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Despite a decade of sociological research documenting black fathers’ significant level of engagement with their children, stereotypes of black men as “deadbeat dads” still shape popular perceptions and scholarly discourse. In Fathering from the Margins, sociologist Aasha M. Abdill draws on four years of fieldwork in low-income, predominantly black Bedford-Stuyvesant, Brooklyn, to dispel these destructive assumptions. She considers the obstacles faced—and the strategies used—by black men with children.
Abdill presents qualitative and quantitative evidence that confirms the increasing presence of black fathers in their communities, arguing that changing social norms about gender roles in black families have shifted fathering behaviors. Black men in communities such as Bed-Stuy still face social and structural disadvantages, including disproportionate unemployment and incarceration, with significant implications for family life. Against this backdrop, black fathers attempt to reconcile contradictory beliefs about what makes one a good father and what makes one a respected man by developing different strategies for expressing affection and providing parental support. Black men’s involvement with their children is affected by the attitudes of their peers, the media, and especially the women of their families and communities: from the grandmothers who often become gatekeepers to involvement in a child’s life to the female-dominated sectors of childcare, primary school, and family-service provision. Abdill shows how supporting black men in their quest to be—and be seen as—family men is the key to securing not only their children's well-being but also their own.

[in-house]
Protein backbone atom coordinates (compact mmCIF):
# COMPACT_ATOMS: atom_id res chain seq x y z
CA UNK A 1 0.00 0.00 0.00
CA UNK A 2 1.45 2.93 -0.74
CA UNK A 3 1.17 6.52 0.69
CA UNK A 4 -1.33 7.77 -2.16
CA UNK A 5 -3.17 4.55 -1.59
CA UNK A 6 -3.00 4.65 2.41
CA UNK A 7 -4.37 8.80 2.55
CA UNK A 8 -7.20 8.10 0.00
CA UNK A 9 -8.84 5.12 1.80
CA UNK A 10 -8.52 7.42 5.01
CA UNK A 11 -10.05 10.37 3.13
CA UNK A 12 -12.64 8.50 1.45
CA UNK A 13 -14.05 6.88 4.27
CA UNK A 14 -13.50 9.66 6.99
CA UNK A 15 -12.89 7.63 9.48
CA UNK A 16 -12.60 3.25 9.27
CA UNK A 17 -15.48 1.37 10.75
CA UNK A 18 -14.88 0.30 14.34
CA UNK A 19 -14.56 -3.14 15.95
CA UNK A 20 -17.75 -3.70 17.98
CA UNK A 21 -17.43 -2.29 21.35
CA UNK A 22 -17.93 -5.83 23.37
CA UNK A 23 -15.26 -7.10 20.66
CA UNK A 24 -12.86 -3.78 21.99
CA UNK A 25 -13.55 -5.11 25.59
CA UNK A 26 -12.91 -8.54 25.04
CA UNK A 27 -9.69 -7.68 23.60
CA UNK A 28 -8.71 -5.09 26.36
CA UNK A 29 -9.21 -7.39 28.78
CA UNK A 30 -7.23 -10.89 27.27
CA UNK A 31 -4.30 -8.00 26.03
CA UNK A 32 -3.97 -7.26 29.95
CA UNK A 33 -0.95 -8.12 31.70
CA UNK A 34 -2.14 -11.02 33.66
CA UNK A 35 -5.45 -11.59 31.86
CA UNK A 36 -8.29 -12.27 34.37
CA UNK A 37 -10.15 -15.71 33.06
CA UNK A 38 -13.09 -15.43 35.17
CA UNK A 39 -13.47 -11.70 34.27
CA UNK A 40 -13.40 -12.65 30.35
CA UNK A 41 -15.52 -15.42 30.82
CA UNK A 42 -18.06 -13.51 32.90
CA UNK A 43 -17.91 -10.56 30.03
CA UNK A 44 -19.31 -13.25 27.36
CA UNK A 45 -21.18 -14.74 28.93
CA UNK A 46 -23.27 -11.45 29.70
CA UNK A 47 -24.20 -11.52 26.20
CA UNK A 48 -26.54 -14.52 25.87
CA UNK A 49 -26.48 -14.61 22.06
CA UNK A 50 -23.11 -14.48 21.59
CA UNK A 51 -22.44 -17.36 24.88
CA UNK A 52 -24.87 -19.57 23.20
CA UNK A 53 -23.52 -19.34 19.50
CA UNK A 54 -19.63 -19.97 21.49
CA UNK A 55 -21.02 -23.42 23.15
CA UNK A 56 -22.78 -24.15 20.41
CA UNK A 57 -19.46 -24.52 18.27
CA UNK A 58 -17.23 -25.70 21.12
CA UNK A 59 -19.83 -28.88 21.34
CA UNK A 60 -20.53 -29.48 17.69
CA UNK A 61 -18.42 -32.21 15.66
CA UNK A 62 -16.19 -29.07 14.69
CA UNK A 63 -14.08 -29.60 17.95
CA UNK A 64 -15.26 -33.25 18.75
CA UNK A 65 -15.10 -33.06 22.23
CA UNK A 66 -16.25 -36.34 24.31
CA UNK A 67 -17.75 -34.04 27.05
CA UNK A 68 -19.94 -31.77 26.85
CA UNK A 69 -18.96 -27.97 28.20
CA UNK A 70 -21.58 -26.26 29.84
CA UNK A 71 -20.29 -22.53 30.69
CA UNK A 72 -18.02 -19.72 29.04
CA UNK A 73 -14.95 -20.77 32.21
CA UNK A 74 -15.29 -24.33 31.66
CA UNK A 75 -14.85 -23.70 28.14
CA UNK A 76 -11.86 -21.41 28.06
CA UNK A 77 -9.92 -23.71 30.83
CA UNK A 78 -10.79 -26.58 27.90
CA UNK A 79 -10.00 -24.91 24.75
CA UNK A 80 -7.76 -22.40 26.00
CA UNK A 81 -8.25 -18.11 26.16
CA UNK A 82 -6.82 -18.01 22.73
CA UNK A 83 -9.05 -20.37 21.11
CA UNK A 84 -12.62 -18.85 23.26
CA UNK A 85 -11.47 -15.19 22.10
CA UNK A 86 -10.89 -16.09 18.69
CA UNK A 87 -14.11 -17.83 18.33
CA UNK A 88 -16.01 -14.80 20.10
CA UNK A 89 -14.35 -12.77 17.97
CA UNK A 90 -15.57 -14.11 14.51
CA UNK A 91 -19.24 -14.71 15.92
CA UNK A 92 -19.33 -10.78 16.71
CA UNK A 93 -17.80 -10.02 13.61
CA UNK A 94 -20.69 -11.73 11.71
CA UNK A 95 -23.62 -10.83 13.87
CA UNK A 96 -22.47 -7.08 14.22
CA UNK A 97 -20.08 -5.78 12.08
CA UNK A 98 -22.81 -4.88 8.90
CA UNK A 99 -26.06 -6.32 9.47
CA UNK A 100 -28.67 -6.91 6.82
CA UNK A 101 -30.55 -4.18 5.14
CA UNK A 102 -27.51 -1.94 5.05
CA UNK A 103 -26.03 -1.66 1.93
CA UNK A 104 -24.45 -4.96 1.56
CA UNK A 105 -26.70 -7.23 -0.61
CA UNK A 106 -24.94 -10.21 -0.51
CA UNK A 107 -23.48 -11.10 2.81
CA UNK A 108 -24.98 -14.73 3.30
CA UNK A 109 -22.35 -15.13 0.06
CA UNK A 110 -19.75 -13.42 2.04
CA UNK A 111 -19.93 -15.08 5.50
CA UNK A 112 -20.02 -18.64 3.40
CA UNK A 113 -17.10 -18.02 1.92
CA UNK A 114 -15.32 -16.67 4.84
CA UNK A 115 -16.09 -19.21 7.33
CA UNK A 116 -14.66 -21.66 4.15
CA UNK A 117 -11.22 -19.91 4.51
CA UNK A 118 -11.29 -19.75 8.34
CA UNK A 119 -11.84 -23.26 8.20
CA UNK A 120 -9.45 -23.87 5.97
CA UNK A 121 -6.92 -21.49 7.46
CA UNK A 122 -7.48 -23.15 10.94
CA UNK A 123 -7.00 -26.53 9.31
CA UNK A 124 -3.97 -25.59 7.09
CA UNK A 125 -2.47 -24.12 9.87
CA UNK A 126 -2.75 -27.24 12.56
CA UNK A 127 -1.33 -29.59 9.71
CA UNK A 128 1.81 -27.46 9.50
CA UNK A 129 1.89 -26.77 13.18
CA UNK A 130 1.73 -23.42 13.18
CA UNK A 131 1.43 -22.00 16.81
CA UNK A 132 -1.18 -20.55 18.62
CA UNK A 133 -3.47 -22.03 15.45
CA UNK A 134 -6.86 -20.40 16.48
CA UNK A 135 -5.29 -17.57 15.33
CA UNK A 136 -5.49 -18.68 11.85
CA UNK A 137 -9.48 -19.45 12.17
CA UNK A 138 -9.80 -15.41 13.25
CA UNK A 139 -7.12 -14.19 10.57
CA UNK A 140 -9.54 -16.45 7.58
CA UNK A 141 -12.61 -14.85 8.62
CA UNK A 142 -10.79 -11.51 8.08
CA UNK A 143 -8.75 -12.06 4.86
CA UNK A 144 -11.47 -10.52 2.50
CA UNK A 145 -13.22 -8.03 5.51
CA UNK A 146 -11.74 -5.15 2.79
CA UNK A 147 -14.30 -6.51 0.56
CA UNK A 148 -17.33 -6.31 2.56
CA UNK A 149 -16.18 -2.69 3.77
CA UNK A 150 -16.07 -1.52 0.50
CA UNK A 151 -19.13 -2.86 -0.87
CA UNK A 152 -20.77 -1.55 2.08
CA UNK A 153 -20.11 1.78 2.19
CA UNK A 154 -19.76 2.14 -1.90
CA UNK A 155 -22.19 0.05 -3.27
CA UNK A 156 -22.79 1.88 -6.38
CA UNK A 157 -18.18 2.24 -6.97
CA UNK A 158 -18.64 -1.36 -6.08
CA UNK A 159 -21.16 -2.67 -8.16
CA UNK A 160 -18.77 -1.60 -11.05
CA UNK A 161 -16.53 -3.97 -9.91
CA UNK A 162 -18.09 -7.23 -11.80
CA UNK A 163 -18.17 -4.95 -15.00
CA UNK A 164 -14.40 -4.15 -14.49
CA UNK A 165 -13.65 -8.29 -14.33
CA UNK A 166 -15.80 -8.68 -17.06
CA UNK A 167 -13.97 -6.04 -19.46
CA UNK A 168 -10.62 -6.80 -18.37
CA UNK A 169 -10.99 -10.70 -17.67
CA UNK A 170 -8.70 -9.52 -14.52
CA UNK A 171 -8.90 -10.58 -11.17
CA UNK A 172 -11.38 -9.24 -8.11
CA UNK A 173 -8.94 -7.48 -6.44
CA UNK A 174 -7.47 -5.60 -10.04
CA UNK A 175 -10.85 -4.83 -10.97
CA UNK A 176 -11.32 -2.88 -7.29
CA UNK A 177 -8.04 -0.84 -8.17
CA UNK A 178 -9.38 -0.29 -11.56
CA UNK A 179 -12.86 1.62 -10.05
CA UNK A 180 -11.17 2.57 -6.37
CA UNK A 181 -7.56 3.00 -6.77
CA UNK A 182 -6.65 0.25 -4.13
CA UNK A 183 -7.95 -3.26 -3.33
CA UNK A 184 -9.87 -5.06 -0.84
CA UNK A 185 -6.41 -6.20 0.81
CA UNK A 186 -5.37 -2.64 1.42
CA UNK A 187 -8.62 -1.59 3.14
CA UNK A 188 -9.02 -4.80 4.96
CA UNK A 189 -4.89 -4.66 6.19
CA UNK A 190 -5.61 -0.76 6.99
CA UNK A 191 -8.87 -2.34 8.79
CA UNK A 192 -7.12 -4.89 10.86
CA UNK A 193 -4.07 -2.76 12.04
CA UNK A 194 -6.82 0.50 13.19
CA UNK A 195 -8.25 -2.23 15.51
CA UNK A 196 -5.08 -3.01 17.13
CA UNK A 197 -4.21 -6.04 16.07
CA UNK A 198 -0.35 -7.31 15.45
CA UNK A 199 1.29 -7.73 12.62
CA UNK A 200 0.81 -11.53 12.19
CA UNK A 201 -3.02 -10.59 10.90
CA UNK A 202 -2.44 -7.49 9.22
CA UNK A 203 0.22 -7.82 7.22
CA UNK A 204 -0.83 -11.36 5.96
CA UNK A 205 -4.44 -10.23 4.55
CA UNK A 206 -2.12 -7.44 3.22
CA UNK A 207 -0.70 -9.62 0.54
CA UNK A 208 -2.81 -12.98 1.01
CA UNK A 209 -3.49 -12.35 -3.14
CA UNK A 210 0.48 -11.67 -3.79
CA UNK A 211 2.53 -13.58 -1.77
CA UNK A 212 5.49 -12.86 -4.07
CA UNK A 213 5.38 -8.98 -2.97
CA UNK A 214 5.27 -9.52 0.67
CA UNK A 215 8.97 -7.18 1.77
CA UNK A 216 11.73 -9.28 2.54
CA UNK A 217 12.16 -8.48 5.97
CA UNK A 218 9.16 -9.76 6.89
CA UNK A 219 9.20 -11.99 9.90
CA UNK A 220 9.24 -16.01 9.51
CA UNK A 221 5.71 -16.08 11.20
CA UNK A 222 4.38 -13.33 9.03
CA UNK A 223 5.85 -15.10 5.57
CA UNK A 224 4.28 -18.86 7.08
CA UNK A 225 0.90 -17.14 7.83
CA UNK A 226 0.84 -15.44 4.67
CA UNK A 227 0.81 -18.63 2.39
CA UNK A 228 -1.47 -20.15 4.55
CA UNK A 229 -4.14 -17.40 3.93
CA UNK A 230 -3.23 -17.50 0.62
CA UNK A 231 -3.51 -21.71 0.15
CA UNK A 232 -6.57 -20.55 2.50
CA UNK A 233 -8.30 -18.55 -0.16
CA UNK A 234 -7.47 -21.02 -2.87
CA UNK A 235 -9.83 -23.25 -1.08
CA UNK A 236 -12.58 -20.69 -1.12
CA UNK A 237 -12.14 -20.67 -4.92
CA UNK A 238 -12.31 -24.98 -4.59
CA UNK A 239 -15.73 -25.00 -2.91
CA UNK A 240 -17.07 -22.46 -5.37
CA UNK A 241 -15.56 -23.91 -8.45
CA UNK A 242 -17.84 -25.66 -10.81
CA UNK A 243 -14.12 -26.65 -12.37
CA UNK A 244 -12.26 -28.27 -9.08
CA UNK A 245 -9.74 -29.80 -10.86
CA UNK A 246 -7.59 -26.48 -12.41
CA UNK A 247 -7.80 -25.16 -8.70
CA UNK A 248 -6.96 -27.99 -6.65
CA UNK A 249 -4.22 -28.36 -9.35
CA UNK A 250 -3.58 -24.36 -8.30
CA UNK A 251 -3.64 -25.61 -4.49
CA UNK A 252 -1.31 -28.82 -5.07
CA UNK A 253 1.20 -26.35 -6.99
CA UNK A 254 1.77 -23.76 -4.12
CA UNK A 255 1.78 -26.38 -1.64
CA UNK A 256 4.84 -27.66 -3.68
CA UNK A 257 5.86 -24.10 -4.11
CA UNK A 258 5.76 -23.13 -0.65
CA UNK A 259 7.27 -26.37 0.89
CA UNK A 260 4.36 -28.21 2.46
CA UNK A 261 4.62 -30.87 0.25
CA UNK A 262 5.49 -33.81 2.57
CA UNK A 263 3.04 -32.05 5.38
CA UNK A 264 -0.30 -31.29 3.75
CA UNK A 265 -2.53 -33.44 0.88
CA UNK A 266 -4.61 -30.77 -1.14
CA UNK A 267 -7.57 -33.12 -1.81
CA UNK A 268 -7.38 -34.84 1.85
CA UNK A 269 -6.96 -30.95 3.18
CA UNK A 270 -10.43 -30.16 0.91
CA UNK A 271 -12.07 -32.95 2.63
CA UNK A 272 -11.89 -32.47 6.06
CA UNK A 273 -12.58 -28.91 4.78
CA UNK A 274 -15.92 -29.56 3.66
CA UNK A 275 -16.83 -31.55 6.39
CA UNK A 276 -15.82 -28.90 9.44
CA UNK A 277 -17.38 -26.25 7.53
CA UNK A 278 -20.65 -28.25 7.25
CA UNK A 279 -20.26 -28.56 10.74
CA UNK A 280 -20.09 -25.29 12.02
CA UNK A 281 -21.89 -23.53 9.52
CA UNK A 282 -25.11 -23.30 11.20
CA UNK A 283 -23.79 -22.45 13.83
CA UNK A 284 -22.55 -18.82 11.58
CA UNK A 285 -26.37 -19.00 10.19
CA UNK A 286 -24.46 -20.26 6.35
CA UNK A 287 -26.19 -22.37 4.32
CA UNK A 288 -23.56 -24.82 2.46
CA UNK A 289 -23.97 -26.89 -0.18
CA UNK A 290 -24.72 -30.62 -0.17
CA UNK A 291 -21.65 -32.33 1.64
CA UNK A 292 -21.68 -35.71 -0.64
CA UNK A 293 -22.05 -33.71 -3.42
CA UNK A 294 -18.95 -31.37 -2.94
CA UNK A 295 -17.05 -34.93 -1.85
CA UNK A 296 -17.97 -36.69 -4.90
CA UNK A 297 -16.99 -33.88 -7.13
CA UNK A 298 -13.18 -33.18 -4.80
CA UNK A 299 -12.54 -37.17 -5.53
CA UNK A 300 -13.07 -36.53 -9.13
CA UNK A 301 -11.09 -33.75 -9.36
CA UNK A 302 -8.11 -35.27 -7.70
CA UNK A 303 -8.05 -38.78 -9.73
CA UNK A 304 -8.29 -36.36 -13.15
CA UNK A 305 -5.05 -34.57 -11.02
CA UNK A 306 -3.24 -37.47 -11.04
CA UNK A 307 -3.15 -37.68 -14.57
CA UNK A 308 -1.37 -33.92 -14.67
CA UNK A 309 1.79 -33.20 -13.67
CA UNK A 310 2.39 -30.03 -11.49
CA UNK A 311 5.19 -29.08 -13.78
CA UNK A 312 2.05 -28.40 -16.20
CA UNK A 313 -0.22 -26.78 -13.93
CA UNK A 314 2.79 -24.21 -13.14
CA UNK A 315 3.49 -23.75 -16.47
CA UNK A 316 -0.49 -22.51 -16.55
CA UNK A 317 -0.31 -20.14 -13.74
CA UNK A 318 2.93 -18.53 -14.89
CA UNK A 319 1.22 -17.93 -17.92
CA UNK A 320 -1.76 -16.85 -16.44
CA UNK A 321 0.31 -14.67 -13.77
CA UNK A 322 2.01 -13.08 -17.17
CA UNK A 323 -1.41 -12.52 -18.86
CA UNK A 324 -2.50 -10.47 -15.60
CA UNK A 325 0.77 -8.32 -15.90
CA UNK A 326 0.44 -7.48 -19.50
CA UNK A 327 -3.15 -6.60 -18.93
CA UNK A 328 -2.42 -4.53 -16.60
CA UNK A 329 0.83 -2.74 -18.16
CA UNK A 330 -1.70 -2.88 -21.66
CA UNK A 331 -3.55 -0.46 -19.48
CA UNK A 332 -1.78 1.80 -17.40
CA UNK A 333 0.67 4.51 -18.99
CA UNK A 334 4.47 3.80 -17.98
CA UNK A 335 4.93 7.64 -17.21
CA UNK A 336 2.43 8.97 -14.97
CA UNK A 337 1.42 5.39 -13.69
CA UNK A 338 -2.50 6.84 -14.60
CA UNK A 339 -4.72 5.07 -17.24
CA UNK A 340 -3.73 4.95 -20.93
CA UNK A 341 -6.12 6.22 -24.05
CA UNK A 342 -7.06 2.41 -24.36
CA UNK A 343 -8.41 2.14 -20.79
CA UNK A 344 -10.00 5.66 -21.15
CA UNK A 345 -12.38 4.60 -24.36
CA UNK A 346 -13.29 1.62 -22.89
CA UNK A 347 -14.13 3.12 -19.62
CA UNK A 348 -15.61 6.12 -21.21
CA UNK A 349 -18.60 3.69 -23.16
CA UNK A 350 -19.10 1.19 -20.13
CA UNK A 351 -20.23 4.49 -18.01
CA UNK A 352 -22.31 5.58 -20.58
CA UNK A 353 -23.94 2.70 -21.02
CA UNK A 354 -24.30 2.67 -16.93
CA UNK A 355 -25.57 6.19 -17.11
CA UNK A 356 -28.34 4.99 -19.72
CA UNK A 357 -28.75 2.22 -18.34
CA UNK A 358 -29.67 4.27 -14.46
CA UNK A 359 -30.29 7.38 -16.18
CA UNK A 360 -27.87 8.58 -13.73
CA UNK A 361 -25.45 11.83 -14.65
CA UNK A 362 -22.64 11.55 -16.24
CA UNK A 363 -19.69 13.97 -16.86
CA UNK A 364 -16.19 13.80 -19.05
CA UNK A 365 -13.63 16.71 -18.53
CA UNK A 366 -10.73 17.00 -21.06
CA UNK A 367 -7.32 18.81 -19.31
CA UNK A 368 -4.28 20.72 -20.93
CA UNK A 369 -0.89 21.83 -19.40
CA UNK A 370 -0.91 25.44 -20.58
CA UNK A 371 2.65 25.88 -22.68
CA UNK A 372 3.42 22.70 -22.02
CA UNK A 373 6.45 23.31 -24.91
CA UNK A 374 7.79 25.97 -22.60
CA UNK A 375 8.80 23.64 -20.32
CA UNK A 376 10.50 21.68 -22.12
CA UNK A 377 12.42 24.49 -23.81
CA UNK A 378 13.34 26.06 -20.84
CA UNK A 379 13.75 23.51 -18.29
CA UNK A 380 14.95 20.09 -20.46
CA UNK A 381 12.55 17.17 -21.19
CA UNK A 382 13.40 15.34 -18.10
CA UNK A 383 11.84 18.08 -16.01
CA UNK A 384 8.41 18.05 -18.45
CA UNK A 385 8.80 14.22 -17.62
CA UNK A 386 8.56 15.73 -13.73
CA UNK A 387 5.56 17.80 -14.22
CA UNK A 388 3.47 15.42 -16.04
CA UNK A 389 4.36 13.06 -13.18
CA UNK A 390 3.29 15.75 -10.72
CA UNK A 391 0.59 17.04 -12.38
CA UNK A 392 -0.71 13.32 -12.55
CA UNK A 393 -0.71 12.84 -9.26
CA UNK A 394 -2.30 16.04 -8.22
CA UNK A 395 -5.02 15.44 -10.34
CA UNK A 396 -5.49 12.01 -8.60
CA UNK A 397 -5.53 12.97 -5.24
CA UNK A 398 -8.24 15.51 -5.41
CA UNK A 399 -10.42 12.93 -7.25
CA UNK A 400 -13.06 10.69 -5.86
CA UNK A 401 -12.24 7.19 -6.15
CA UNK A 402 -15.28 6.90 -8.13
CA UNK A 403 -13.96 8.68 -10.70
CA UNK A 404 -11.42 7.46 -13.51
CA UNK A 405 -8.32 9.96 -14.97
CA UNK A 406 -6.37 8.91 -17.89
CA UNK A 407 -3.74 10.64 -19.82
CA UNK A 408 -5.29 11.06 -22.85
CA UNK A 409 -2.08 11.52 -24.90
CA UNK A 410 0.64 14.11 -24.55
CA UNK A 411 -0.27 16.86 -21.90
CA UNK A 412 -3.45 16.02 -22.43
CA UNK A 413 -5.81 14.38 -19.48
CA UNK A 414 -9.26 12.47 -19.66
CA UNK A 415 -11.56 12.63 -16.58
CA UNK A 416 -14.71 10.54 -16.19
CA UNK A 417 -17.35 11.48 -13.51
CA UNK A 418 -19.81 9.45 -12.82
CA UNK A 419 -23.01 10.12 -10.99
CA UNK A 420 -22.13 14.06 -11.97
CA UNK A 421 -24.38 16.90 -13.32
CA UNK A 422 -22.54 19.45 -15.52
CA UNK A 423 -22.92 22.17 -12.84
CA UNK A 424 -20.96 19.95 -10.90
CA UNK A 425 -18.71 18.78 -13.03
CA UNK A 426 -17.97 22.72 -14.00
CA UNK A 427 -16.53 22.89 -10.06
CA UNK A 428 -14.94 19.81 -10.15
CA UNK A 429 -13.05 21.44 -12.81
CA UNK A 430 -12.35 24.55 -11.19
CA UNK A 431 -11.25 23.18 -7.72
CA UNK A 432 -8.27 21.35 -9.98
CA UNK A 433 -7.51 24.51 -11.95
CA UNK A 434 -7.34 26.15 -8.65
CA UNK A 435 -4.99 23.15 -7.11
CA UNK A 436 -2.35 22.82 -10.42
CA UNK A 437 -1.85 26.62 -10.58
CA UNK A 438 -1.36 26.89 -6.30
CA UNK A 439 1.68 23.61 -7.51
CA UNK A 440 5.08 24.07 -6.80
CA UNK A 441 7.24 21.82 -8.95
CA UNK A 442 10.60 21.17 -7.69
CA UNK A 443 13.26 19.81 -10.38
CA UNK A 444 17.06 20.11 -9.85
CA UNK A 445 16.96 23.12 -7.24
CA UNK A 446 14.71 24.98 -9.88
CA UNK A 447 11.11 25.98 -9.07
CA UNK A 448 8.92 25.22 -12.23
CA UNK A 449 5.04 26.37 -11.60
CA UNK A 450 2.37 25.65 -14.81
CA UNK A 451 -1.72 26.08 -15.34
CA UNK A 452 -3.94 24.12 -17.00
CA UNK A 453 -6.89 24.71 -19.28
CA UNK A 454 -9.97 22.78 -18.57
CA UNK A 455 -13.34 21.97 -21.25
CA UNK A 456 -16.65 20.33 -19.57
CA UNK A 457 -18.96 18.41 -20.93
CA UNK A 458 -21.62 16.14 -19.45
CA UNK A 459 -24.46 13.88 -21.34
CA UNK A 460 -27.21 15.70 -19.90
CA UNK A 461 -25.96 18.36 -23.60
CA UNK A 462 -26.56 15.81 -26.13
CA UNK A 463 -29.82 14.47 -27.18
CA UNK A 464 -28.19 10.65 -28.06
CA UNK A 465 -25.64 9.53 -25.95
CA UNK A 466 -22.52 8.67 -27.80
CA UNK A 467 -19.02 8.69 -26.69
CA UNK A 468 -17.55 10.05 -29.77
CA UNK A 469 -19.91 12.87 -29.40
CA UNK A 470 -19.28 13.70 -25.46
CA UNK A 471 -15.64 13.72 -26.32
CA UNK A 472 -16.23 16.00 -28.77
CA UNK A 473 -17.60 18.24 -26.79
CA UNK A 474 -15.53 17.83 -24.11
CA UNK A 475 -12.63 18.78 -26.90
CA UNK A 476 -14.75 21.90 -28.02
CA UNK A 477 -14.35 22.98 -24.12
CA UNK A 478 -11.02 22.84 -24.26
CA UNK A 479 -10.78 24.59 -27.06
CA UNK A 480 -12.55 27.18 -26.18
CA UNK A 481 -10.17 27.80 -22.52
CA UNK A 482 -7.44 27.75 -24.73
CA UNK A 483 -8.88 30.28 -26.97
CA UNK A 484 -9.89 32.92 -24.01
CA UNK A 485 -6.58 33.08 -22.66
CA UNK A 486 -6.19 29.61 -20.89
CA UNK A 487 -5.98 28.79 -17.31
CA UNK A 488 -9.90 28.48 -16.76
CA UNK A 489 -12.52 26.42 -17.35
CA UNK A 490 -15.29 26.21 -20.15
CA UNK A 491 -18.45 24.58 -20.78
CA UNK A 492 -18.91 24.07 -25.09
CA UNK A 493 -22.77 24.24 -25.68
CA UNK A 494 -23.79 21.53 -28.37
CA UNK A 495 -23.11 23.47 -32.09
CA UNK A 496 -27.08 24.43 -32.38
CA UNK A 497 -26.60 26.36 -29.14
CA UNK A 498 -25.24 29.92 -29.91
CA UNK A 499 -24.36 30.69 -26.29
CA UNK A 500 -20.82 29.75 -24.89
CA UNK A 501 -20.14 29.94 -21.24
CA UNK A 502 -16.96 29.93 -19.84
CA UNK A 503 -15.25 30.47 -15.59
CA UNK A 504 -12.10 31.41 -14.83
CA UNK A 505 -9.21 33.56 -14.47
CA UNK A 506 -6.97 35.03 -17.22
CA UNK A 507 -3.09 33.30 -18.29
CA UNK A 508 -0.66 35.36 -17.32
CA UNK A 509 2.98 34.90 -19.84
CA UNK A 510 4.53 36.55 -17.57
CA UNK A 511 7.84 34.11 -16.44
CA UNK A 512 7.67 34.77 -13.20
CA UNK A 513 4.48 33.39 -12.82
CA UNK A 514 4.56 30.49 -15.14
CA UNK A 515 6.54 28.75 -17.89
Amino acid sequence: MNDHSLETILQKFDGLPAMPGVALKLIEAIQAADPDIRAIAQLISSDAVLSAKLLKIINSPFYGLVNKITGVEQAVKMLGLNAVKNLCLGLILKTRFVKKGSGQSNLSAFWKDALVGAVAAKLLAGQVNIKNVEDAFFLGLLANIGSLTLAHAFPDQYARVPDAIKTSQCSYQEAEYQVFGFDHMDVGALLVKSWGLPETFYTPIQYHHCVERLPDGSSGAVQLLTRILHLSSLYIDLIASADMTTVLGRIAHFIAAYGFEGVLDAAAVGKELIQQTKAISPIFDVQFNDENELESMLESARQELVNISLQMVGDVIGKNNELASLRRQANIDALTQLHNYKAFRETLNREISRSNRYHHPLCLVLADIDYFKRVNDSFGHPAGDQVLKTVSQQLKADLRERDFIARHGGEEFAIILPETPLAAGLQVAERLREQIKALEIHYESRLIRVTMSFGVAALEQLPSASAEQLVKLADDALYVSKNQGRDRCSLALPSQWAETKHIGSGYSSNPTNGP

Detalhes do Produto
Subtítulo: AN INTIMATE EXAMINATION OF BLACK FATHERHOOD